According to the Milwaukee Journal Sentinel, three members of the Mercury Marine union petitioned the company for a third chance to vote on a compensation package that the union overwhelmingly rejected on August 23rd.
To some they are heroes, three union workers at Mercury Marine Inc. whose desperate petition drive gave their colleagues one last chance to accept contract concessions and save their jobs. To others, they represent a crack in the shell of organized labor.
However the three are viewed, it is clear that the efforts of Rick Schmidt, Fred Toth Jr. and Felipe Rodriguez led to the referendum Thursday and Friday in which Mercury Marine employees accepted a wage freeze and other concessions - and preserved the status of the outboard engine-maker as one of the biggest employers in the Fox Valley.
"When the time comes to fight for your job and your family, that's what you are going to do," said Toth, 46.
As hard as it is for employees to accept wage and benefit concessions, it is equally difficult for corporate and government officials to grapple with the increasing costs of doing business in Wisconsin under the current leadership in Madison. Companies like Mercury Marine are hit especially hard by downturns in the economy, as fewer families can afford recreational vehicles like boats and motorcycles. To add insult to injury, Governor Doyle raised taxes on families and employers by nearly $3 billion this year alone.
In June, we learned that Milwaukee County is facing budget shortfalls for the remainder of 2009 and 2010 due to sharp declines in tax revenue and state aid. Unlike Governor Doyle, my plan to deal with declining revenues did not include raising taxes on hardworking families or employers. Instead, we proposed a plan to cut county spending across the board, freeze employee wages at current rates and implement a mandatory 35 hour work week for all county employees. Like Mercury Marine, my goal was to avoid more permanent employee layoffs down the road.
Facing similar challenges this week, Manitowoc County Executive Bob Ziegelbauer told county union representatives to go back to the drawing board with a wage-reduction proposal. Their plan was just a fraction of what the county needed to save in order to avoid laying off more workers or raising taxes on families already struggling to survive.
During times like these, it might be easier to abandon ones’ principles in favor of a more politically expedient solution, but I campaigned on a pledge to spend the taxpayers’ money as if it was my own. I kept that pledge, and I will do it again if given the opportunity to serve as your Governor.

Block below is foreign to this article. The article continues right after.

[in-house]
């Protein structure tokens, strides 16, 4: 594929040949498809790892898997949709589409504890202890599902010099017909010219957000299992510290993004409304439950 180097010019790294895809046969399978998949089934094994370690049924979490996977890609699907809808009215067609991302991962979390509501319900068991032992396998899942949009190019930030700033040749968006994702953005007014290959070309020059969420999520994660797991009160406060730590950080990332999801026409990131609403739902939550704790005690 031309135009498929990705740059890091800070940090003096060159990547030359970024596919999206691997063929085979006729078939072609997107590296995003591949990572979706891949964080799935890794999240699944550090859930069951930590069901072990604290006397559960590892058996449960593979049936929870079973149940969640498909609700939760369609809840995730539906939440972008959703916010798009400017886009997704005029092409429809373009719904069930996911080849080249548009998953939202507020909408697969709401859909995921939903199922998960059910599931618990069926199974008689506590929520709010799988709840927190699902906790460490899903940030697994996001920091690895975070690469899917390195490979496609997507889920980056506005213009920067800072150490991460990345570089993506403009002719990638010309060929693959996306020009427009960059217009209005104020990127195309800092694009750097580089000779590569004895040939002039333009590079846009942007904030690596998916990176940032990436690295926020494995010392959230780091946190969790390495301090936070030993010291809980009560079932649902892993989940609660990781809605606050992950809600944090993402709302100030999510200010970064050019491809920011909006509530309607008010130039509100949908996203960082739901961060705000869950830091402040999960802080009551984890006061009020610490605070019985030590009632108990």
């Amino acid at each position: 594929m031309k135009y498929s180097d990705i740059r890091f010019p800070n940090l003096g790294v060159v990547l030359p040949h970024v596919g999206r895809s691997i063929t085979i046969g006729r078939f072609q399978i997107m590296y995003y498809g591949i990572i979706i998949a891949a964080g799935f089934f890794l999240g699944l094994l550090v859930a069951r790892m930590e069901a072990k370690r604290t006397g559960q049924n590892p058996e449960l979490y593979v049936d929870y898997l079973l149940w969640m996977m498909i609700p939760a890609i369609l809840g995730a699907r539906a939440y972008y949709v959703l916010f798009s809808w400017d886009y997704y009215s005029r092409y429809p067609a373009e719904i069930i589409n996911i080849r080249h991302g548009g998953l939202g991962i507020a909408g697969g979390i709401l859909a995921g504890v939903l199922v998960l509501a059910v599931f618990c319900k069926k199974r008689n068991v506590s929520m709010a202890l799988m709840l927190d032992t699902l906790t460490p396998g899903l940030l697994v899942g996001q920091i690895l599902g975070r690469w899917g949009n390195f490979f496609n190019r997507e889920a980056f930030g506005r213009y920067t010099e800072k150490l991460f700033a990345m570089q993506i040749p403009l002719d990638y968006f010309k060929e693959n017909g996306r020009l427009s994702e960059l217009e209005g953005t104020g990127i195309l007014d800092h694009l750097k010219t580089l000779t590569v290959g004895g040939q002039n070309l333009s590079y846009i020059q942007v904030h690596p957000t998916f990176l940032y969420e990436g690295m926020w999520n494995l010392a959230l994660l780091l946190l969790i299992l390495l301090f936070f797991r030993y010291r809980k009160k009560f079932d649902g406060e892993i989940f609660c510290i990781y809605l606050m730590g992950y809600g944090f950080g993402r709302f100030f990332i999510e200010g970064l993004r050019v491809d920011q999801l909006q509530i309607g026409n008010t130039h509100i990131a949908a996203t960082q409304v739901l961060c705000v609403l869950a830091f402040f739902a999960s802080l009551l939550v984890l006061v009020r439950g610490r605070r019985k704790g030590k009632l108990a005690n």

There is bi-partisan agreement that the environmental reform legislation known as “Cap-and-Trade” is bad for Wisconsin and the nation.
During a recent listening session on health care, Senator Russ Feingold said he could not support cap-and-trade legislation because it would put Wisconsin at a competitive disadvantage with other states and countries.
The Lakeland Times reported:
Feingold also said he has not been a supporter of so-called cap-and-trade proposals, and he compared the issue to global warming, at least with respect to gaining cooperation from other nations. "You know, the other countries won't play ball," he said of his attempts to get the international community to work together on global warming. "Maybe we should impose tariffs. We should put some pressure on them. They cannot be given a free pass, and we cannot do cap-and-trade alone." Feingold said his lack of support for cap-and-trade and his votes to cut spending have sometimes put him at odds with the Obama administration.
Senator Feingold joins dozens of Congressional Democrats in opposing federal legislation like the Waxman-Markey bill, which would tax carbon emissions and disproportionately harm Midwestern states like Wisconsin, which rely heavily on Canadian crude oil and coal for energy, and on energy-intensive manufacturing jobs that fuel our economy.
I share Senator Feingold’s concerns about legislation that would hurt our local economy and make it more difficult for Wisconsin to compete in a global marketplace. If elected Governor, I will balance environmental concerns with the need to maintain and grow good paying jobs in our state.
A new report by the Wisconsin Taxpayers’ Alliance shows that only nine other states tax their citizens more than Wisconsin. My good friend Representative Mike Huebsch has the details:
Last week, the non-partisan Wisconsin Taxpayers' Alliance released a report showing that the state income tax claimed about 3.3 percent of personal income in 2007. Only nine states tax their residents more. Wisconsin income tax per capita averaged $1,137, which is higher than Illinois, Michigan and Iowa. That was in 2007. Expect those numbers to grow now that the 2009 state budget has become law. Governor Doyle and Democrats who run the legislature created a new income tax bracket and increased the capital gains tax, while delaying some deductions and eliminating others. The growing income tax burden is compounded by a long list of tax and fee hikes also packed into the state budget. Rising property taxes, new phone taxes, and more fees mean the portion of your income being spent by Madison politicians is growing exponentially. For a list of the taxes and fees paid by middle class families, see my May 29 E-Update. For a list of all taxes included in the state budget, check my July 10 E-Update.
For years, too many politicians in Madison have ignored this looming crisis so they could continue to spend more taxpayer dollars. Their solution to soaring budget deficits and record job losses is to call for more government spending, paid for with higher taxes on Wisconsin families and employers.
I understand that Wisconsin families are struggling to make ends meet. The last thing they need is a government that continues to grow faster than their ability to pay.